Primark Aims To Quadruple US Store Count

Discount clothing retailer Primark plans to increase the number of U.S. locations from 13 to 60 within the next five years, according to a Financial Times report.

Primark made its U.S. debut in Boston six years ago, later adding a Brooklyn location, and has since grown across the country, with almost one-third of its new store openings in the past year coming on American shores, including locations in the American Dream mall in New Jersey and on State Street in Chicago.

U.S. same-store sales for Primark have jumped 6% in the past 12 months.

“With our current portfolio trading really well, it feels like we’ve established a strong foundation from which to accelerate our expansion in the U.S. market,” Paul Marchant, chief executive of the Dublin-based retailer, said in the FT report.

George Weston, chief executive of parent company Associated British Foods, said Primark’s U.S. expansion will be primarily east of the Mississippi River, allowing for faster shipments from its Pennsylvania warehouse.

“We learned who our customers are and what they wanted to buy,” said Weston in the FT report, noting that locations in less-affluent parts of the U.S. often did better than those in similar neighborhoods in Europe. Primark is targeting overall growth from 399 stores to 530, including new outposts in Iberia, Italy and eastern Europe, along with its planned U.S. expansion.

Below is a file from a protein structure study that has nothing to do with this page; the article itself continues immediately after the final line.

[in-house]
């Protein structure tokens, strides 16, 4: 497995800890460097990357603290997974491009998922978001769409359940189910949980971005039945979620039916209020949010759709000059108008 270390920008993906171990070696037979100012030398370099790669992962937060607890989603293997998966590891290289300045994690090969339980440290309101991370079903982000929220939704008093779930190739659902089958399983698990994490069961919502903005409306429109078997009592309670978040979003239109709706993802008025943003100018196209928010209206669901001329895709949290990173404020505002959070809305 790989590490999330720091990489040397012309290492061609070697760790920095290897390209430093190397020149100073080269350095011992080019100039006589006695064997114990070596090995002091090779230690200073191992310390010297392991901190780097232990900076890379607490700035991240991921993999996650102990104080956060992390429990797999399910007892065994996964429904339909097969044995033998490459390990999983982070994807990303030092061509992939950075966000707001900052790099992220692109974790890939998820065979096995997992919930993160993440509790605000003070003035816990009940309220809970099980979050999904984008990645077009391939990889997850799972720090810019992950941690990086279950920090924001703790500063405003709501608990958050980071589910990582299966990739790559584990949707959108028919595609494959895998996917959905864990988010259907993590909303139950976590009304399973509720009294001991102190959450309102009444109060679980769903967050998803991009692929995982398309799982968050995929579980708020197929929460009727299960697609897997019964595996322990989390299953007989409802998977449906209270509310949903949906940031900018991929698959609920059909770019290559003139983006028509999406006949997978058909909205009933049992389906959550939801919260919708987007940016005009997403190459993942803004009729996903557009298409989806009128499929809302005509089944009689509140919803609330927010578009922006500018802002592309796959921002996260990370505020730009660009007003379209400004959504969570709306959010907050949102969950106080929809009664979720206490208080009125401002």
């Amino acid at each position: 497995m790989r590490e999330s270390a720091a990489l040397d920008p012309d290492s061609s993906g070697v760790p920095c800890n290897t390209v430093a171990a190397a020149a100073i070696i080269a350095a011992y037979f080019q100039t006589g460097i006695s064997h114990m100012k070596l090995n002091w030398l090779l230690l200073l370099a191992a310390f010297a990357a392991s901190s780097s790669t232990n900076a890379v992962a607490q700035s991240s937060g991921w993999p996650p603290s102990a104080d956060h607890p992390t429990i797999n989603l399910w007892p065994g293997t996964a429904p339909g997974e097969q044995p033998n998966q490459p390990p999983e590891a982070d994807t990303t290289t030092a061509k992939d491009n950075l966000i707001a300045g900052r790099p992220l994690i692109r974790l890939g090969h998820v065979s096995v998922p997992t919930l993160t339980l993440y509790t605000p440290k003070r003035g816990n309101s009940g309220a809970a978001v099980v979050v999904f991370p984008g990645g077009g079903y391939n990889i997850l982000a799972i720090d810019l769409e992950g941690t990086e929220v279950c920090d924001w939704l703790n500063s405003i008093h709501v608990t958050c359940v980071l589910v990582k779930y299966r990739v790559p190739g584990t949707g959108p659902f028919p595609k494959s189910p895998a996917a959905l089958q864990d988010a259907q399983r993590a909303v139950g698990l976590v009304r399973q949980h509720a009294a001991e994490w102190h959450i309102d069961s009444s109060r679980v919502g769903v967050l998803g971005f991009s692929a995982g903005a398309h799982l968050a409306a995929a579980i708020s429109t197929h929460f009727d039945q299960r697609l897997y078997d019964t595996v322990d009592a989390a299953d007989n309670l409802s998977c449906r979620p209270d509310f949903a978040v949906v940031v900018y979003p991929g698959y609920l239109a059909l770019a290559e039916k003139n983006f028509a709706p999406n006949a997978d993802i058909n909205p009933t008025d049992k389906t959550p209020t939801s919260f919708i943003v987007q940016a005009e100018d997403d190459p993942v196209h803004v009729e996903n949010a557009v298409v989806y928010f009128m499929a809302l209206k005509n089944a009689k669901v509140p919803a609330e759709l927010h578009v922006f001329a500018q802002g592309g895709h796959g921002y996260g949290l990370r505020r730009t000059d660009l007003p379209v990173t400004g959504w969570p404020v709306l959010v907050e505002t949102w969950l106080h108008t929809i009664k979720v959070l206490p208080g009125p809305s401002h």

Primark lost about £2 billion (more than $2.7 billion) during COVID-19 lockdowns because of its lack of an online presence. An upgraded U.K. website upgrade will help the company better connect to its 9 million Instagram followers, show off more of its collections and check local availability of products, but shoppers cannot make transactions.

“We still want people to come to the stores to buy them,” said Weston. “We are a bricks-and-mortar retailer.”

Related: Retailers Turn to Clothing Rental as Consumer Acquisition Tactic

Primark’s approach differs greatly from many U.S.-based retailers, including Walmart and the Gap, which use virtual fit technology, and Banana Republic, Express, Vince, ELOQUII and other clothing retailers, which offer clothing rental services.